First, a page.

Playing with fire – understanding future financial commitments
A public institution may enter into a section 66 transaction only through the person(s) approved (for each category of public institution) in terms of section 66 of the PFMA. In addition, in the case of certain categories of public entity, section 66(3) requires that approval to conduct section 66 activities be authorised by the Minister of Finance and published in the Government Gazette.
Where there is a failure to comply with these requirements, the section 66 transaction is not binding on the state or the affected public institution. Notably, because section 68 of the PFMA expressly provides that a transaction that does not meet the requirements of section 66 is not binding on the state or the public institution in question, there is no duty on the public institution to have the non-compliant transaction set aside by a court – it can merely cease to perform and, when challenged, claim not to be bound, by virtue of section 68. In addition, the defence of estoppel will not succeed against a public institution, because the validity of a section 66 transaction depends on actual compliance with statutory prescripts. It is therefore imperative that private sector parties understand when section 66 of the PFMA is triggered.
Until the 2016 High Court decision in Waymark Infotech (Pty) Ltd v Road Traffic Management Corporation, what constitutes a future financial commitment, and consequently when section 66 of the PFMA is triggered, has been a matter of debate.
In the Waymark case, Waymark Infotech Pty Ltd (“Waymark”) and the Road Traffic Management Corporation (“RTMC”) concluded a service level agreement (“SLA”) pursuant to a tender process, in terms of which Waymark was to render certain services, including the replacement of an integrated enterprise resource planning system, for RTMC for a contract price of approximately ZAR33-million, the payment of which was to be made on completion of certain milestones.
Waymark alleged that during the course of the SLA, after Waymark had commenced with delivery of the services, but before these could be completed, RTMC suspended the provision and completion of such services until further notice. Waymark launched court proceedings against RTMC on the grounds that the suspension of services amounted to an unlawful termination of the SLA; alternatively, a repudiation thereof. RTMC raised a special plea, which turned on the interpretation of section 66(3)(c) of the PFMA.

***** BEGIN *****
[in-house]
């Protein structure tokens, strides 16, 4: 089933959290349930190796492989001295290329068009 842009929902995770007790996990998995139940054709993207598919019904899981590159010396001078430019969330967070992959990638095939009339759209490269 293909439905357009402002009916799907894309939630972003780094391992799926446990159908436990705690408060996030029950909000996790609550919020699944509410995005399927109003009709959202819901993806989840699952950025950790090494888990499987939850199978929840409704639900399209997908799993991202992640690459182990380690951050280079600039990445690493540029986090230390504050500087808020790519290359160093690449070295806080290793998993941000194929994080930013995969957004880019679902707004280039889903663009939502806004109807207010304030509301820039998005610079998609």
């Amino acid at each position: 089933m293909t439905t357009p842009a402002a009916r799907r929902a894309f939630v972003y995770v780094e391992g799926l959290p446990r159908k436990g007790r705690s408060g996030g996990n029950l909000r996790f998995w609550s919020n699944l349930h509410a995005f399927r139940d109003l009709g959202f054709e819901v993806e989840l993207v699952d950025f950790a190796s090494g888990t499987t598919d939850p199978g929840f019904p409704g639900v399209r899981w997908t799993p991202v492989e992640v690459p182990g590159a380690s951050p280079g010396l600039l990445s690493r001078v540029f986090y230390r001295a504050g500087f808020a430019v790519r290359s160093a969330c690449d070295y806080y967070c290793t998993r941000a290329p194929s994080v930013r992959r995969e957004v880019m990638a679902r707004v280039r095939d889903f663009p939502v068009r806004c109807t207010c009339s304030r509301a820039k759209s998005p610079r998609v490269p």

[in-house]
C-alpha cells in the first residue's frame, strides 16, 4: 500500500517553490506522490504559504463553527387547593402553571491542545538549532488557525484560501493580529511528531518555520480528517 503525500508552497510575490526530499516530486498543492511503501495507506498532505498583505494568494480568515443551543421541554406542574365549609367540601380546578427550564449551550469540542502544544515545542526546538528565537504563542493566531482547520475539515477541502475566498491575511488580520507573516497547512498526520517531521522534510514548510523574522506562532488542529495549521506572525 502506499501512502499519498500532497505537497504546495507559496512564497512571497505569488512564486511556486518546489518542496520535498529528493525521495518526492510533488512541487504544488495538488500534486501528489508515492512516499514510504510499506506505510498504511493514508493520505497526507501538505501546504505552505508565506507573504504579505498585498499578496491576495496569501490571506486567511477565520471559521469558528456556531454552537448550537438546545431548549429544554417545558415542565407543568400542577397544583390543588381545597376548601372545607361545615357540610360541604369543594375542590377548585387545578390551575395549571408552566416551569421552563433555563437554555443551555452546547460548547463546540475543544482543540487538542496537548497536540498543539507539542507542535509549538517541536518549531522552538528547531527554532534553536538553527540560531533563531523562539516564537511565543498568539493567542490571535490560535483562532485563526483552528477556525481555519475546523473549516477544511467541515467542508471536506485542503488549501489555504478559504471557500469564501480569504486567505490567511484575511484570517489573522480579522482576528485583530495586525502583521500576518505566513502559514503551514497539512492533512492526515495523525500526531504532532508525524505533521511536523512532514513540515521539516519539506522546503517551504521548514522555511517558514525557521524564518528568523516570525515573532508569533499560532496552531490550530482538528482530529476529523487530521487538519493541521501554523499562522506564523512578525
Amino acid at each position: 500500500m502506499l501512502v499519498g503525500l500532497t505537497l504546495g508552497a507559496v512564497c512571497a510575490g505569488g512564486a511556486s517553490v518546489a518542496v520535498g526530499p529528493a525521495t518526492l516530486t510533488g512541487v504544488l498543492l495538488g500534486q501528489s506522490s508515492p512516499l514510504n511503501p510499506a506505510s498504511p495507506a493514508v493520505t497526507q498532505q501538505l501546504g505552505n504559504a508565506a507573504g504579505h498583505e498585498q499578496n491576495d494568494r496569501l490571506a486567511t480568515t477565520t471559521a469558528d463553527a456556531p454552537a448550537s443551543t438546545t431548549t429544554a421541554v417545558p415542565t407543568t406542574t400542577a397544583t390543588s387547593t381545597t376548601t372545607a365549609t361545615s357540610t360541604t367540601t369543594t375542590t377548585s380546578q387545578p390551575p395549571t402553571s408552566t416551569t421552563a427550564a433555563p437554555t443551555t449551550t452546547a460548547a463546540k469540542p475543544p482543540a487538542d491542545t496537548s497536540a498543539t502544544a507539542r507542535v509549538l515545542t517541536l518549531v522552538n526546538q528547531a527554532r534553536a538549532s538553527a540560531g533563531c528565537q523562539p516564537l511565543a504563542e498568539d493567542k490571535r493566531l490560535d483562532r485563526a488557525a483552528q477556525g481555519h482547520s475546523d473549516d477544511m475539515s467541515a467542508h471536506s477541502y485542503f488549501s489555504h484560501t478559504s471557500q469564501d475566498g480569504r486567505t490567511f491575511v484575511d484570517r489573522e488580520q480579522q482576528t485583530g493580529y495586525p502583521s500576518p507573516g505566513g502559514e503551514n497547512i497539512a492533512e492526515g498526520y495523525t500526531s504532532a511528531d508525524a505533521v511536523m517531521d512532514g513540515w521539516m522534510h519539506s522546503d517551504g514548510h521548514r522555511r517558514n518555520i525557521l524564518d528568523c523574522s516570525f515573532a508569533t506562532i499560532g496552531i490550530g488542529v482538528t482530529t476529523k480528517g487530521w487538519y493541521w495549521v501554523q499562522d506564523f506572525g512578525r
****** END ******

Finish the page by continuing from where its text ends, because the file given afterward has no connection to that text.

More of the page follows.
RTMC, a national public entity listed in schedule 3A to the PFMA, pleaded that the SLA committed RTMC to a future financial commitment and, as such, would only have been binding on RTMC if the SLA had been concluded through the Minister of Finance, as prescribed by section 66(3)(c) of the PFMA.
Waymark’s counter-argument was that the type of future financial commitments contemplated by section 66 are not those contained in the SLA, therefore section 66 did not apply. Section 66, according to Waymark, seeks to regulate those future financial commitments that are “fiscally exceptional” and not those contemplated by ordinary contracts, such as an ordinary procurement contract. In support thereof, Waymark’s counsel referred to City of Cape Town v Sanral, in which it was argued, but not settled by the court, that the meaning of any “future financial commitment” in section 66(3) of the PFMA “cannot mean every transaction that commits the entity to make payment in future”, but that “there must be something ‘fiscally exceptional’ about the financial commitment in order to trigger section 66(3) approval”.
The court in the Waymark case held that on a proper interpretation of the words used in section 66(3), it is clear that any type of future financial commitment is contemplated, as well as the entering into of any other transaction that binds or may bind that institution to future expenditure. The court, having regard to the purpose of the PFMA (which is to regulate public financial management) and the context of section 66, held that a future financial commitment must refer to an undertaking to commit expenditure in future, for which a budget has not yet been approved. On this basis, the court found that, although the funds for the project had been allocated for the 2008/2009 financial year, there was no indication that there was a similar allocation for the subsequent financial years (and indeed there could not have been, since the budgets of public institutions are approved annually for one year). As such, the funds for the subsequent financial years had not been approved in terms of a budget. Therefore, the court held that the SLA was not binding on RTMC as it did not comply with the requirements of section 66(3) of the PFMA. The prior approval of the Minister of Finance would have been required to render the SLA lawful.
In light of the court’s reasoning in the Waymark case, section 66 is applicable to all contracts concluded with a public institution, regardless of the nature of such contracts, where those contracts commit the institution or the revenue fund to expenditure for which a budget has not yet been approved. The trigger for the application of section 66 will, therefore, turn on whether the future financial commitment is one for which the public entity or department has an approved budget allocation.
This article was reviewed by Pippa Reyburn, a director in ENSafrica’s corporate commercial department.
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